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Lou Reed (1942-2013)

October 27, 2013

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Lou Reed, founder of the Velvet Underground and one of the most influential single figures in the history of rock, died today at age 71. Though details have been sketchy, he had received a liver transplant in May and, later on his website, stated to be “bigger and stronger than ever.”

Besides his VU and solo work (especially 1972’s Transformer, 1982’s The Blue Mask, and my personal favorite, 1989’s New York), he had enough range to play on others’ albums, including the opening track in salsa star Rubén Blades’ first rock (and all-English-language) album.

But it was his work with the Velvet Underground, working under the wing of “producer” Andy Warhol, that changed the landscape of rock ‘n’ roll forever. That 1967 debut album didn’t do great commercially, but today is considered one of the true masterpieces of rock and responsible for the formation of bands all over the world. It was a truly original sound that simultaneously embraced and rejected earlier trends and would become an aesthetic blueprint for things to come.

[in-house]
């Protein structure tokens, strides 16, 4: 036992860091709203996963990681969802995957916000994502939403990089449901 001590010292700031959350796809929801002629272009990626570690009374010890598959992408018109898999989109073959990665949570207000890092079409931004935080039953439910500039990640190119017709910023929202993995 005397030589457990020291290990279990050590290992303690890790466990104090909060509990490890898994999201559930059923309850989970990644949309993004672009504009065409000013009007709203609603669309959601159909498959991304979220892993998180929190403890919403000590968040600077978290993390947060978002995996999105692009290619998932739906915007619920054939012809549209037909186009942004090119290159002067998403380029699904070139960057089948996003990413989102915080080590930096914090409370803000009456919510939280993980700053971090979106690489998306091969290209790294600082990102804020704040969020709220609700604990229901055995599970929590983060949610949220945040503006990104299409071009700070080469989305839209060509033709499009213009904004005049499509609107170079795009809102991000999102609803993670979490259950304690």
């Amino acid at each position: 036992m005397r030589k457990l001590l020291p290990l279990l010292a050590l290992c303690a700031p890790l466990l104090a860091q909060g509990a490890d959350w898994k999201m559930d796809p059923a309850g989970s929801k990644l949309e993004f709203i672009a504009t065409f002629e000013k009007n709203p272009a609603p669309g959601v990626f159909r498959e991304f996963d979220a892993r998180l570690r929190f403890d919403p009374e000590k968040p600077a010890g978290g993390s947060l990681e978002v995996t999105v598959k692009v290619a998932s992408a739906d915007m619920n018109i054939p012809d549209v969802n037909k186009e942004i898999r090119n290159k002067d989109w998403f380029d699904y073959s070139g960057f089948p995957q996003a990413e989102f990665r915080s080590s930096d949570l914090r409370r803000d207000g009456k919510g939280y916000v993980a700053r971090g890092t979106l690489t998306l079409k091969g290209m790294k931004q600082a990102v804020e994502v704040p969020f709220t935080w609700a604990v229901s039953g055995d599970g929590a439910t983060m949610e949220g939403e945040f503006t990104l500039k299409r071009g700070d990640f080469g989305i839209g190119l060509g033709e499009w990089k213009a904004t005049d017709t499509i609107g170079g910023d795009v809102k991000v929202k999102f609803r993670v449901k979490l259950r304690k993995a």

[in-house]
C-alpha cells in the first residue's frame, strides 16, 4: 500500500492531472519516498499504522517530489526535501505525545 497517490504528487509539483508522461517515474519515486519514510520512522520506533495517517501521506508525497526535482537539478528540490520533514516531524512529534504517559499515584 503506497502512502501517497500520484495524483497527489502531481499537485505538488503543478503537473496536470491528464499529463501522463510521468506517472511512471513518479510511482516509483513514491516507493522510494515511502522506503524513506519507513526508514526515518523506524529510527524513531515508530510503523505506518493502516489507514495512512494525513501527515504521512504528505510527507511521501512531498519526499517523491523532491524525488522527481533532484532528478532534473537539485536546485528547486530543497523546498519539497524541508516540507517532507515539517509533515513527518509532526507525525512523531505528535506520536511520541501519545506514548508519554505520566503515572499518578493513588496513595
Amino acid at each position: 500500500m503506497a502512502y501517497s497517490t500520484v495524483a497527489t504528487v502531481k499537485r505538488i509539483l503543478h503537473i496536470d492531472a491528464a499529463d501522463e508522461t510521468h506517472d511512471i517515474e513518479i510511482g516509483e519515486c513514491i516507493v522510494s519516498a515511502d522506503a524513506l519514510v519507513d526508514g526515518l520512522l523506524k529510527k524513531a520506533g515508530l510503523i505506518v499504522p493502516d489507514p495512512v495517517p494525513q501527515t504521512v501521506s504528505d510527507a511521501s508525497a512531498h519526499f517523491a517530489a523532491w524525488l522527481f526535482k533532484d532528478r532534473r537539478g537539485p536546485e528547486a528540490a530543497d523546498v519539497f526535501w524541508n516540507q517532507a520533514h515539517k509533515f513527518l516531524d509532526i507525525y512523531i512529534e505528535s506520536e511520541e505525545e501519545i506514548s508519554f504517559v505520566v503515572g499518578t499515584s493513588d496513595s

He placed at number 52 in Rolling Stone‘s list of 100 Greatest Guitarist of All Time.

“Reed’s ramrod stroke makes him one of the all-time great rhythm players, and he brought a thrilling sense of anarchy to his leads,” wrote RS senior editor David Fricke. “With the Velvet Underground, he established a sound that owed as much to free-jazz maverick Ornette Coleman as to ‘Louie Louie.'”

As an interviewee, he was known for not revealing much more than was absolutely necessary, and his 1973 exchange with legendary rock critic Lester Bangs (who was a Reed fan) is a classic moment in music journalism.

His drug use in the ’60s and ’70s was as notorious as his musical talent, but he reportedly mellowed out in the ’80s. His was a life for and about art, and in spite of his often bombastic statements, he was just a guy who played terrific guitar and made some great music. Shortly before writing the score for Danny Boyle’s Trainspotting (1996), he played himself in Wim Wenders’ Faraway, So Close! (1993), displaying seldom-seen moments of down-to-earth humanity.

“Why can’t I be good? Why can’t I act like a man? Why can’t I act like other men can?” asks the fallen angel Cassiel in Faraway, So Close! “If I knew, I would tell you,” replied Reed. “Hang in there.”

Go to the next page to see Rock and Roll Heart, American Master’s doc on Lou Reed.

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